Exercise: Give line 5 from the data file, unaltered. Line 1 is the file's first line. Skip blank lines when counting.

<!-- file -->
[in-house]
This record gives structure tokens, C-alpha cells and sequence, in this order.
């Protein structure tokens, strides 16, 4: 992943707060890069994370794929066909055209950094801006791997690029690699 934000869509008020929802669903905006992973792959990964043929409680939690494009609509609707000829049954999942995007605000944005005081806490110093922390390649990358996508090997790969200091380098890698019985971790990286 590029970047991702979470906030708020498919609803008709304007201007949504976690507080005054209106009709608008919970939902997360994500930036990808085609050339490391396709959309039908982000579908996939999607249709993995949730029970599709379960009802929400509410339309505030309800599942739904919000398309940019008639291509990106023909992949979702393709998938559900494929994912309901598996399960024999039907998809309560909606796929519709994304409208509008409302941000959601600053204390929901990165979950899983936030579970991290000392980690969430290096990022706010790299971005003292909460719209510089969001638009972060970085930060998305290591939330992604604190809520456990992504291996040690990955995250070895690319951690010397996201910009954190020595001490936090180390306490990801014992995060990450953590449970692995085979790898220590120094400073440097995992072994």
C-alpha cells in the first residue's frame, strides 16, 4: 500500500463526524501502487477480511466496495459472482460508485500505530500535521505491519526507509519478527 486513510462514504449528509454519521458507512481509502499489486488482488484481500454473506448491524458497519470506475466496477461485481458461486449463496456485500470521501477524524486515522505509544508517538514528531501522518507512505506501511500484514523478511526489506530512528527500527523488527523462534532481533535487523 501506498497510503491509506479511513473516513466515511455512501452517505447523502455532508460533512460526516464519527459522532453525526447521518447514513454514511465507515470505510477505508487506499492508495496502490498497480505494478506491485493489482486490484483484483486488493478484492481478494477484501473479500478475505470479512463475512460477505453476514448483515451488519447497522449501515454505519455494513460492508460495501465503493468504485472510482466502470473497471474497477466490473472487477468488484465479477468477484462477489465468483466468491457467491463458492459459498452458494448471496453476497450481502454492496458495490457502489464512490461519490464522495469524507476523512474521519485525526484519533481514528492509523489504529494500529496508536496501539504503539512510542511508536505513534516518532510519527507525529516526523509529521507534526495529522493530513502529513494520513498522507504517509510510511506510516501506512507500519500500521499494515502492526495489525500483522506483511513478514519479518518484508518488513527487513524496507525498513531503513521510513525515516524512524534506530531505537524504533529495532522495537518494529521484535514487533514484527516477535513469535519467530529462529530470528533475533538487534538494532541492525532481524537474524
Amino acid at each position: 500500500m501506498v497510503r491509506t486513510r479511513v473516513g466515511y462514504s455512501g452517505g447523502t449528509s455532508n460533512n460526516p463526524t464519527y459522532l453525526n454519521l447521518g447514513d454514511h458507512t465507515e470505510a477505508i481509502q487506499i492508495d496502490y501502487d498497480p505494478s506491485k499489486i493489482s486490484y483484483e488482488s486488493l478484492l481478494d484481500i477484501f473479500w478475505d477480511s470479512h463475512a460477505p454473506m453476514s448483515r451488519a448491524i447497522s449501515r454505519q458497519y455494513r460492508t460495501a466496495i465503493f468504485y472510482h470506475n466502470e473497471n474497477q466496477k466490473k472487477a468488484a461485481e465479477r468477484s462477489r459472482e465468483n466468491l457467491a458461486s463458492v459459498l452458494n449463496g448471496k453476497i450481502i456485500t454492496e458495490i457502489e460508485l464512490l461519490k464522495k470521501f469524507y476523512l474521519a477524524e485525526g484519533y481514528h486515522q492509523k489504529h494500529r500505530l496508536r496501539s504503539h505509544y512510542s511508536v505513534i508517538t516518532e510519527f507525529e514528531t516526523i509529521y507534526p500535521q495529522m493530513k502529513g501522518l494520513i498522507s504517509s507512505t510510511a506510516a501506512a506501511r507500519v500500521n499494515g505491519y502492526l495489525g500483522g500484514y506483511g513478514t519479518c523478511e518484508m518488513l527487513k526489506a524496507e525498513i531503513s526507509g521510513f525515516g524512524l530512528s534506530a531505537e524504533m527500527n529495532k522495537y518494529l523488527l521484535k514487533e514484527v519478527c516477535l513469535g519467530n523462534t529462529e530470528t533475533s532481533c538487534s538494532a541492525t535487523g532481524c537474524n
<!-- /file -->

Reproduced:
Amino acid at each position: 500500500m501506498v497510503r491509506t486513510r479511513v473516513g466515511y462514504s455512501g452517505g447523502t449528509s455532508n460533512n460526516p463526524t464519527y459522532l453525526n454519521l447521518g447514513d454514511h458507512t465507515e470505510a477505508i481509502q487506499i492508495d496502490y501502487d498497480p505494478s506491485k499489486i493489482s486490484y483484483e488482488s486488493l478484492l481478494d484481500i477484501f473479500w478475505d477480511s470479512h463475512a460477505p454473506m453476514s448483515r451488519a448491524i447497522s449501515r454505519q458497519y455494513r460492508t460495501a466496495i465503493f468504485y472510482h470506475n466502470e473497471n474497477q466496477k466490473k472487477a468488484a461485481e465479477r468477484s462477489r459472482e465468483n466468491l457467491a458461486s463458492v459459498l452458494n449463496g448471496k453476497i450481502i456485500t454492496e458495490i457502489e460508485l464512490l461519490k464522495k470521501f469524507y476523512l474521519a477524524e485525526g484519533y481514528h486515522q492509523k489504529h494500529r500505530l496508536r496501539s504503539h505509544y512510542s511508536v505513534i508517538t516518532e510519527f507525529e514528531t516526523i509529521y507534526p500535521q495529522m493530513k502529513g501522518l494520513i498522507s504517509s507512505t510510511a506510516a501506512a506501511r507500519v500500521n499494515g505491519y502492526l495489525g500483522g500484514y506483511g513478514t519479518c523478511e518484508m518488513l527487513k526489506a524496507e525498513i531503513s526507509g521510513f525515516g524512524l530512528s534506530a531505537e524504533m527500527n529495532k522495537y518494529l523488527l521484535k514487533e514484527v519478527c516477535l513469535g519467530n523462534t529462529e530470528t533475533s532481533c538487534s538494532a541492525t535487523g532481524c537474524n